So with the specs out of the way, let’s talk about Print Quality!
Impressive Print Quality
Overall the print quality is amazing. This God Of Wealth gcode was included on the micro-SD card, and was the very first print I printed after assembly. And it turned out great; the surfaces are smooth, the layers are consistent, and the included white PLA printed just fine. The Ender-7 is able to handle 0.1 millimeters to 0.3 millimeters layer heights with no issues. At reasonable speeds, it prints near the top of the class quality-wise.
But we aren’t here for “reasonable speeds”, we want to push the speeds towards the advertised two-hundred and fifty millimeters per second print speeds. If this normal sized 3D Benchy took 2 hours and 30 minutes to print, how long do you think this Benchy took when scaled to the maximum size the print bed allowed? A day? 20 hours? Nope, this took exactly 9 hours. With speeds cranked to 250 millimeters per second, this printer is flying. Three-hundred grams of filament in 9 hours is impressive. Print quality definitely suffers at those insane speeds, especially on curved surfaces with overhangs, like the haul of the large benchy. You can see artifacting, and sharp corners have overextrusion where the printer has to decelerate and change directions. But for rapid prototyping large objects, where a perfect surface finish isn’t as important, I believe the Ender-7 could be a great candidate.
When slowed down just a little, to a still impressive 150 millimeters per second, most of those surface artifacts go away. This dragon was scaled to the tallest that this printer can handle, and printed in 15 hours. It was also my only failed print, which I’ll discuss more about later on. Ignoring the failure seam near the top of the print, the quality of the print is outstanding for a speed twice as fast as I run my other printers.
If you want to see the print settings for any of the prints I mentioned, you can find links to 3D Print Log in the description below.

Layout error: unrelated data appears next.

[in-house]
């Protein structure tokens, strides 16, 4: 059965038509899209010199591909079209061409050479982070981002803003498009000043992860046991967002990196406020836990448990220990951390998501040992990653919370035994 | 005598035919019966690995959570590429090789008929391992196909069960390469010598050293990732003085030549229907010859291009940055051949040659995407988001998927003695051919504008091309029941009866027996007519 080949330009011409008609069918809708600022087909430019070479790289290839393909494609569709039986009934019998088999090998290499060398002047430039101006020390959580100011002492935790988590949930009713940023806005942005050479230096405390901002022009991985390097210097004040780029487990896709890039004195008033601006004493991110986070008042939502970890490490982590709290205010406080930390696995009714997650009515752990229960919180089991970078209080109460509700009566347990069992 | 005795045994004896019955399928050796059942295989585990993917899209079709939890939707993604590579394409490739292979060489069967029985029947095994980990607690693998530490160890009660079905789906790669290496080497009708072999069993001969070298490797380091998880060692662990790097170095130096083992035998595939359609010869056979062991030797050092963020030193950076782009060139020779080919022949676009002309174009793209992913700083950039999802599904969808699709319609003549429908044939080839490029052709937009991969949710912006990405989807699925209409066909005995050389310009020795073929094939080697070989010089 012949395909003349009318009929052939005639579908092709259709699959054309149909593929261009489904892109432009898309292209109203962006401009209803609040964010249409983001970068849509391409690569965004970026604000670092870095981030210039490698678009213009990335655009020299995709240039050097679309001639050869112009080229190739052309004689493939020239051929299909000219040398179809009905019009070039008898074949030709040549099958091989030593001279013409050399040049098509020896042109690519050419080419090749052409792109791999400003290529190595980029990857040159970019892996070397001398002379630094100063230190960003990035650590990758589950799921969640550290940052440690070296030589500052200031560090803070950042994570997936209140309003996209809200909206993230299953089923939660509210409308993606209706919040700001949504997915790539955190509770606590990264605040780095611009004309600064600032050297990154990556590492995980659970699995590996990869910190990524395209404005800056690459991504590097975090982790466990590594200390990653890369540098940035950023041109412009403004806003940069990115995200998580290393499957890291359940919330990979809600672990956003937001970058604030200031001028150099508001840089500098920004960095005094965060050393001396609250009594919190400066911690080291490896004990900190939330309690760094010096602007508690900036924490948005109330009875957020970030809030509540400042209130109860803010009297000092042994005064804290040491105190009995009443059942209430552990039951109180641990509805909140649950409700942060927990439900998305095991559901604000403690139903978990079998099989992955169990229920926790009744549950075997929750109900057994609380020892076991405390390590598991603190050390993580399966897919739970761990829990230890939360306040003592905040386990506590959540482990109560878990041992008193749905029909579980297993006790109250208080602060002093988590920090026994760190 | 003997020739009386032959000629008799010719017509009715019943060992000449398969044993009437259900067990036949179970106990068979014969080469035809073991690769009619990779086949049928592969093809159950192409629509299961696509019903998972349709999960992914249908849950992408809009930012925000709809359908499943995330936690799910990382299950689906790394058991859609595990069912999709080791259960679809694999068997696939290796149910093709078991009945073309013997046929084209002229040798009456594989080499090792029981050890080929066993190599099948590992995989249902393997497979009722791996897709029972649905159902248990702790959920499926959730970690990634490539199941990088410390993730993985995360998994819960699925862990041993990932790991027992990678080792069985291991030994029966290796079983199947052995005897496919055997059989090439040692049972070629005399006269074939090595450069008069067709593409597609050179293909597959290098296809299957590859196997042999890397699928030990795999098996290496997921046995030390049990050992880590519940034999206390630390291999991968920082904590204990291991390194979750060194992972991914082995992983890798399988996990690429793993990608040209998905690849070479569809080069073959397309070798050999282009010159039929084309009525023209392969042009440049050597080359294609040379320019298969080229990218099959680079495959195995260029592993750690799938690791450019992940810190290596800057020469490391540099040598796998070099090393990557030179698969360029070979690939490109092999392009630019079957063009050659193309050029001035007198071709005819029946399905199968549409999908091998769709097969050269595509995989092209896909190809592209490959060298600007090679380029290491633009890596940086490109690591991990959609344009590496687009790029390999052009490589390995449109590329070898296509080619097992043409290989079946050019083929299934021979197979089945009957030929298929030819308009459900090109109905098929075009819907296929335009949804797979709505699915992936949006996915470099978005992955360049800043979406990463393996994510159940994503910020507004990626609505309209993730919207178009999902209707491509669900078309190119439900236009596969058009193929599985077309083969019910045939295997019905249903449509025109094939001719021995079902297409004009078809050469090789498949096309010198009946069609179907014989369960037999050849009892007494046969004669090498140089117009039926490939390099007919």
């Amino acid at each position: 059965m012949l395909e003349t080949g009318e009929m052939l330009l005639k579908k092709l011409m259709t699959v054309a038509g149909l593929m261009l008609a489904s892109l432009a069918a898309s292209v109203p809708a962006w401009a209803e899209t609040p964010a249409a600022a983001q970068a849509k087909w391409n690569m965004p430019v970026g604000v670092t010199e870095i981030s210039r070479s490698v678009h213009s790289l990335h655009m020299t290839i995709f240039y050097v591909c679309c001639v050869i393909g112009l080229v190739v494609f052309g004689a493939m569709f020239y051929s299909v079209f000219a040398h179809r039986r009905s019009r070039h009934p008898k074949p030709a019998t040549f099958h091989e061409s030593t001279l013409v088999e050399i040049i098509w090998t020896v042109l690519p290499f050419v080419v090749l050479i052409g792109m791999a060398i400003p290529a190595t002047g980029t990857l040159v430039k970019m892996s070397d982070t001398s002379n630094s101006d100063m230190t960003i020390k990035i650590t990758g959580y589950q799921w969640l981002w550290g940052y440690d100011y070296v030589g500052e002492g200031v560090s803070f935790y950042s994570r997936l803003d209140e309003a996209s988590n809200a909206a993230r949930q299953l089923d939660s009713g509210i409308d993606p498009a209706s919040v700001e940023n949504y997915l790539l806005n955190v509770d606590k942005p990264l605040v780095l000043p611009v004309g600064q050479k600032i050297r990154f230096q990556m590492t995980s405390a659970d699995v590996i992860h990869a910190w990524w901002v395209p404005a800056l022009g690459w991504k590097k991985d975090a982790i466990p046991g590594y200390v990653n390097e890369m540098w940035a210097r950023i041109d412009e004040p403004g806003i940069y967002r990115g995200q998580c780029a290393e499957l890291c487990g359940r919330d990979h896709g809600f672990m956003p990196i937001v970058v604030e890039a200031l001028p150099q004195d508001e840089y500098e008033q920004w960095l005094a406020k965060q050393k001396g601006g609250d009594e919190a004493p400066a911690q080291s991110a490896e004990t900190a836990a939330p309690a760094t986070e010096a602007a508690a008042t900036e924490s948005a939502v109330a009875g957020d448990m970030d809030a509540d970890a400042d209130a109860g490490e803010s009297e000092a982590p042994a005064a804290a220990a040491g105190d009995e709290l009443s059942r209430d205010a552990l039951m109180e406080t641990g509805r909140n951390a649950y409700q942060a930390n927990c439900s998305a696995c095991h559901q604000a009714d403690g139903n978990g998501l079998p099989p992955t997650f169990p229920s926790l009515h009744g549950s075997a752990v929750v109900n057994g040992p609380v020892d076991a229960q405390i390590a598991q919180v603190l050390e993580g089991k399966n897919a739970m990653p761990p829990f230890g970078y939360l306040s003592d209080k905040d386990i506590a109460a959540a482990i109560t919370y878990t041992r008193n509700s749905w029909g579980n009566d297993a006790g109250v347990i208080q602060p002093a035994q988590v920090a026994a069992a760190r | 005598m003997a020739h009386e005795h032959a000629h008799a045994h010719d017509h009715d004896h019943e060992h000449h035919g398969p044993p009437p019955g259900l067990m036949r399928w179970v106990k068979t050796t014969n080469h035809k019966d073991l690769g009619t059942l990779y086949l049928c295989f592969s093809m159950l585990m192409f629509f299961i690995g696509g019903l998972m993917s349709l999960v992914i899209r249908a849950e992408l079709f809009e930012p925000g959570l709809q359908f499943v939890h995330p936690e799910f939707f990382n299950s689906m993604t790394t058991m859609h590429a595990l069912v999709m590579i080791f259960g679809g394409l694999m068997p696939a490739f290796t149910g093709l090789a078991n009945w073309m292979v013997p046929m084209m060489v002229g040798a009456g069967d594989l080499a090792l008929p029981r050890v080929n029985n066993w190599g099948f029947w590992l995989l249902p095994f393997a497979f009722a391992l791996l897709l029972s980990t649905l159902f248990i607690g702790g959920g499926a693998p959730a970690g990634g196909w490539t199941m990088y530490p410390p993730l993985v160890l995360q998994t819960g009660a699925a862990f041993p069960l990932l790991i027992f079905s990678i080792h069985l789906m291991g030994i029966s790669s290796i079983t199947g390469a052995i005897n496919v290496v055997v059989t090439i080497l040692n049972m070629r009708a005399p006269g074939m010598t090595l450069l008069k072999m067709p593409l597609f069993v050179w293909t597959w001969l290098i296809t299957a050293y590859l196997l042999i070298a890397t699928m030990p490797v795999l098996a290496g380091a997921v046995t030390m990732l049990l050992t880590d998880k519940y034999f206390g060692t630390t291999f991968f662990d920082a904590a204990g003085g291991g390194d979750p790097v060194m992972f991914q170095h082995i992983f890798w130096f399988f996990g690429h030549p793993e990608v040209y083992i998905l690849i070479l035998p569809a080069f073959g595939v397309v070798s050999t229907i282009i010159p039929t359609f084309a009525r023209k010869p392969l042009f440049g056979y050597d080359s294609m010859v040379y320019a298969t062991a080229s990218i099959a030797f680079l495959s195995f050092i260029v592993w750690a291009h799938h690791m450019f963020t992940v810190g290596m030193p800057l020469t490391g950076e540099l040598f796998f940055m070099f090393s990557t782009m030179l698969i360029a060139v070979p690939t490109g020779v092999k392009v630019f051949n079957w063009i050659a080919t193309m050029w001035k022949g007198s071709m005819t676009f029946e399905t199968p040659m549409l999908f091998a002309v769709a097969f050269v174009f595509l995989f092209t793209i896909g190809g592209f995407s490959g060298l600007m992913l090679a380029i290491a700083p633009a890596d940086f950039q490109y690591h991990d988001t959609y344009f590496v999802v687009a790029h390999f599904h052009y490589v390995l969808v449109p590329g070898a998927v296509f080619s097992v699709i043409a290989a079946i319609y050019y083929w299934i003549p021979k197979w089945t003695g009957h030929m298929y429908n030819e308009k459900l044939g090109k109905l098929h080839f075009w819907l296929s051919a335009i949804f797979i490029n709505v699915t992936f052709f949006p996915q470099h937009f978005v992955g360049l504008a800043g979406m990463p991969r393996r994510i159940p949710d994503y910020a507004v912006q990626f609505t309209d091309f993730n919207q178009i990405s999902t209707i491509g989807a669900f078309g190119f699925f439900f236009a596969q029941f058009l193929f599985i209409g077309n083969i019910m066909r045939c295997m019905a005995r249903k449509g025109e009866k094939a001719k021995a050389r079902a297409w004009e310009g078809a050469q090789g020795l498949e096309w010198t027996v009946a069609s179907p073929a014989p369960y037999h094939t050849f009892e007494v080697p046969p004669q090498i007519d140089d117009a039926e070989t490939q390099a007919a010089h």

Aesthetically, I think the Ender-7 is a good looking printer. It looks great sitting on a table top, and since the bed only moves up and down, theres no risk of the bed hitting the wall or a passer by like some of the other Ender models. Sound wise, the motors are quieter than the fans when printing at normal speeds. When printing at higher speeds though, that’s when you’ll start to hear the motors. It is still comfortable enough to stay in the same room with it while it is printing.
The Ender-7 comes partially assembled, and it took a little over an hour for me to assemble. Thankfully the most complicated piece, the core-xy gantry, was already completely assembled. All we have to do is screw the vertical pillars to the base, and bolt on the gantry. A few screws to attach the bed to the z-axis, and then some cable management and we are done!
The instructions are pretty clear, and all the tools and bolts are provided. So as long as you can turn an allen wrench, you shouldn’t have any issues assembling the machine.
I did run into a couple of issues while testing the machine. As I mentioned before, the Dragon failed about 14 hours into the 15 hour print. It left this beautiful piece of spaghetti though. What I believe happened was the cable protector for the hotend came loose during the print. During assembly, the protector is just shoved into a hole in the top of the printer. The protector came loose, allowing the cables to fall into the gantry, and it must have pushed the hotend causing it to continue printing off the side. A spectacular failure to look at. I’ll probably end up printing a retaining clip to help ensure it doesn’t happen again.